The High Court in Britain temporarily halted British businessman Shrien Dewani’s extradition to South Africa on mental health grounds today.
Two judges in London ruled that it would be “unjust and oppressive” to order the removal of Dewani, who is accused of arranging the contract killing of wife Anni in Cape Town in November 2010 during their honeymoon.
But the court said it was plainly in the interests of justice that he should be extradited “as soon as he is fit” to be tried.
Care home owner Dewani, from Bristol, strenuously denies any wrongdoing.
He has been diagnosed with severe post-traumatic stress disorder (PTSD) and severe depression and his lawyers argue that his health and life will be at risk if he is extradited.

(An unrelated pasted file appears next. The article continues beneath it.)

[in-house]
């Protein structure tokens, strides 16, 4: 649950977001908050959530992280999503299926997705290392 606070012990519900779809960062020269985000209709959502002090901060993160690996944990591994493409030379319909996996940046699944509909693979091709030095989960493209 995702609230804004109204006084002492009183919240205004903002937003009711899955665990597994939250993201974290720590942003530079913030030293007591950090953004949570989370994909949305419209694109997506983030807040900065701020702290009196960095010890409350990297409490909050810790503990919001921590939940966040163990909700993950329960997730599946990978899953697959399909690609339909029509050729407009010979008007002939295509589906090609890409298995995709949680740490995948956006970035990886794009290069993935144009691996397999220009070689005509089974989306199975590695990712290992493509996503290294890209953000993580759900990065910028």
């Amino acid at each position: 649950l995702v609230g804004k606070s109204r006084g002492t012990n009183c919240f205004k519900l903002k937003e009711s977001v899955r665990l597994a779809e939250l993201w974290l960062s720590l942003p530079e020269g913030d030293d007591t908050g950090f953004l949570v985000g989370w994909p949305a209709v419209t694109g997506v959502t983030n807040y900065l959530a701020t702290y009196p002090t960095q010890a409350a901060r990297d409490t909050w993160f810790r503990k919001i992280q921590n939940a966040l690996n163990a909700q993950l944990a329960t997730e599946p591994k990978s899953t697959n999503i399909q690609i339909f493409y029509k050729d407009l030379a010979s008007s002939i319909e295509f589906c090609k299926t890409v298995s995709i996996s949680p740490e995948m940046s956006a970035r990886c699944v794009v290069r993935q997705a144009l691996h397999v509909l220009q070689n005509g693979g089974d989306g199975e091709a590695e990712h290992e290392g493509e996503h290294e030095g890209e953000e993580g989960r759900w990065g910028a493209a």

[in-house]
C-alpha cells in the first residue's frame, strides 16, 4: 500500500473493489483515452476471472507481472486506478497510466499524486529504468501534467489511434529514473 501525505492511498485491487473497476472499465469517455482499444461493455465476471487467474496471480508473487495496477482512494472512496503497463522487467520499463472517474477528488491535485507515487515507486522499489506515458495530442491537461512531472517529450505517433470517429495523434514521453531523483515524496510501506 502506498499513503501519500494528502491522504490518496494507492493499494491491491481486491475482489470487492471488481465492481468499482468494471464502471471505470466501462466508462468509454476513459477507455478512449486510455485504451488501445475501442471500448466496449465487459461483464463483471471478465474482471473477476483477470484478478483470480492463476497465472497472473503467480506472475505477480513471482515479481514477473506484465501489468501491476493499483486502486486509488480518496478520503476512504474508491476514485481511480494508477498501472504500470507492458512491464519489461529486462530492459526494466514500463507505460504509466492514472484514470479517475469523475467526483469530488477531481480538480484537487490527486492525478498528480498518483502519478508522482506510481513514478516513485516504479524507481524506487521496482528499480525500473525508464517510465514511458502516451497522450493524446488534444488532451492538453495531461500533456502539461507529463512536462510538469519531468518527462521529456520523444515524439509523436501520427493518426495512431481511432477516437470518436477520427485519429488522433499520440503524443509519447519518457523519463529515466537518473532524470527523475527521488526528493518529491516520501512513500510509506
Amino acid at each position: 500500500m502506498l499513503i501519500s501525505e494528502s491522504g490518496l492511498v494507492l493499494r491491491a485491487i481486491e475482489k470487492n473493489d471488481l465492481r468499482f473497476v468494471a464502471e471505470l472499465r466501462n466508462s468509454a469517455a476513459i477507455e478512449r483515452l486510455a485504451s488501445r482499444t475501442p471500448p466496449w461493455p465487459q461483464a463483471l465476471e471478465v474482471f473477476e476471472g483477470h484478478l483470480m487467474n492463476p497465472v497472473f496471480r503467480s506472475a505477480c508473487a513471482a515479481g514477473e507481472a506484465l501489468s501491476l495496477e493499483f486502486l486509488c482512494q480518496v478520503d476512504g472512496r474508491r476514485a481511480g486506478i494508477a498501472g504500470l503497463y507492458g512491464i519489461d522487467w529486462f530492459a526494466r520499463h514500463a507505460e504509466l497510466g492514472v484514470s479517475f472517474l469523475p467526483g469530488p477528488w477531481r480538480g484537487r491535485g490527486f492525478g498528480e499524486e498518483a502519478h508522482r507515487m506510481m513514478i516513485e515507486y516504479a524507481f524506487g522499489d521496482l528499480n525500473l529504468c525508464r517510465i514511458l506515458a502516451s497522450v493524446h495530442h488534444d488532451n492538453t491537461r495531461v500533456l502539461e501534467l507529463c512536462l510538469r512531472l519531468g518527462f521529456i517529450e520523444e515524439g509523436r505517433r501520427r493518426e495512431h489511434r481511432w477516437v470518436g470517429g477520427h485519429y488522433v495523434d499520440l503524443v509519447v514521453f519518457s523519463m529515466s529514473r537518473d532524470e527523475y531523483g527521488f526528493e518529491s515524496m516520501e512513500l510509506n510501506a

The Dewani family welcomed the ruling, saying: “Shrien can only return to South Africa when he is well enough and when his personal safety can be guaranteed.”
Mrs Dewani, 28, from Sweden, was shot when a taxi the couple were travelling in was hijacked in the Gugulethu township on the outskirts of Cape Town.
She was found dead in the back of the abandoned vehicle with a bullet wound to her neck after taxi driver Zola Tongo drove the newlyweds to the impoverished area.
He and Mr Dewani were ejected by the hijackers before Mrs Dewani was driven away and shot.
Tongo, who has admitted his part in the crime, claimed in a plea agreement with prosecutors that Dewani ordered the carjacking and paid for a hit on his wife.